Like A Rolling Stone?

Are music magazines important or even relevant anymore?

There was a time, way back before the advent of the internet, when rags such as Rolling Stone, SPIN, Q, MOJO, Trouser Press, etc were hugely influential in getting the word out there on new music. But is that the case anymore? The high cost of paper and ever shrinking print advertising budgets have forced many to close down (R.I.P., Paste!) or shrink (Rolling Stone, Paste, et all) down to the size of a tourist packet.

When I was younger I can remember pouring over the latest imported issues of the New Musical Express and Melody Maker to find out the latest scoop on the newest bands and albums. Rolling Stone ceased to be of any relevance once the 70’s ended, like many of the bands they once championed. But those British mags seemed to thrive in the 80’s and 90’s, keeping up with current music trends better than the rest. This was good and bad. Their enthusiasm was infectious and I purchased many a turd based on their recommendations. But I also bought many a gem as well, like Blur’s Parkllife, Suede’s first album, Screamadelica by Primal Scream, The Boo Radleys, The Happy Mondays, etc. The list goes on and on and on. I wouldn’t have discovered these bands if it hadn’t have been for those little music broadsheets from the U.K.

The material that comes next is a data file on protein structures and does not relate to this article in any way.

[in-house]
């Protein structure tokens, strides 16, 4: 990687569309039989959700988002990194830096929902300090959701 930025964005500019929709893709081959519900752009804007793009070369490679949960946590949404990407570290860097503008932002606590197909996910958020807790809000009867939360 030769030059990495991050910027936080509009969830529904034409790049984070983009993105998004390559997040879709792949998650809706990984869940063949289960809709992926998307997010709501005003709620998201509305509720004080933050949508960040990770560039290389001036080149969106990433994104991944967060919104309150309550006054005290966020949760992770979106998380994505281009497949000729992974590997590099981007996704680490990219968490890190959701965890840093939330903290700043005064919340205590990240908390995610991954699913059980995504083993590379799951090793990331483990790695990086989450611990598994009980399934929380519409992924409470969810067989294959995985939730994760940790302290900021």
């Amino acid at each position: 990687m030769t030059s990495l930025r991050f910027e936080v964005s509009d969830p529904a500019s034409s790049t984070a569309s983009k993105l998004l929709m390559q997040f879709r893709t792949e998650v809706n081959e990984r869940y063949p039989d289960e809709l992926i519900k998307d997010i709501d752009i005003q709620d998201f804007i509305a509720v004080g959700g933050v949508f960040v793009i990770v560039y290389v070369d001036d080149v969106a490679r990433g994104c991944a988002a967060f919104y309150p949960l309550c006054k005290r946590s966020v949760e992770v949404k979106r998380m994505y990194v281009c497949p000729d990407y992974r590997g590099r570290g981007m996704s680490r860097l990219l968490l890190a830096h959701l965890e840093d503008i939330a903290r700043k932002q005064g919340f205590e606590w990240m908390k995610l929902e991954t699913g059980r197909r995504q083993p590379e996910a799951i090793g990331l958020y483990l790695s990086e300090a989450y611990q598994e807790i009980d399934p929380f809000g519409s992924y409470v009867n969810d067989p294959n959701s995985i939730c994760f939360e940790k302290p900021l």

The in-depth band bios and stories of their exploits didn’t interest me all that much; it was the reviews section in the back that got my juices flowing, and it’s been that way for me ever since. It’s where I went right off the bat, and where I spent the majority of my precious reading time.

Then came the web and with it the death knell for many a magazine, with Allmusic.com being the Grim Reaper (“There’s a Mr. Death at the door and he says he’s come about “the reaping”?). With their search capabilities at my fingertips it became much easier to find pertinent information. On allmusic.com you could find similar bands to your faves, search genres for top albums, read the editor’s choices and peruse the new releases. The reviews, like those from the magazines, rated the albums and gave you a cut by cut synopsis. Unlike the music magazines they also had sections where you could look up the singles, compilations and “other”, which is usually DVD’s and other such related merchandise.

And then of course there were the bloggers. A community of like-minded music fanatics who you got to know via their postings and comments and who you ended up trusting for new tune recommendations. These bloggers were real people, not some jaded curmudgeon with a deadline and an agenda!

And $11.00 for a magazine? Sorry, no way, bye-bye. Oh, I’ll still buy one from time to time, but that is now a rare occurrence. So rare in fact that I cannot recall the last time I shelled out for one.

Time marches on, I suppose…

Advertisements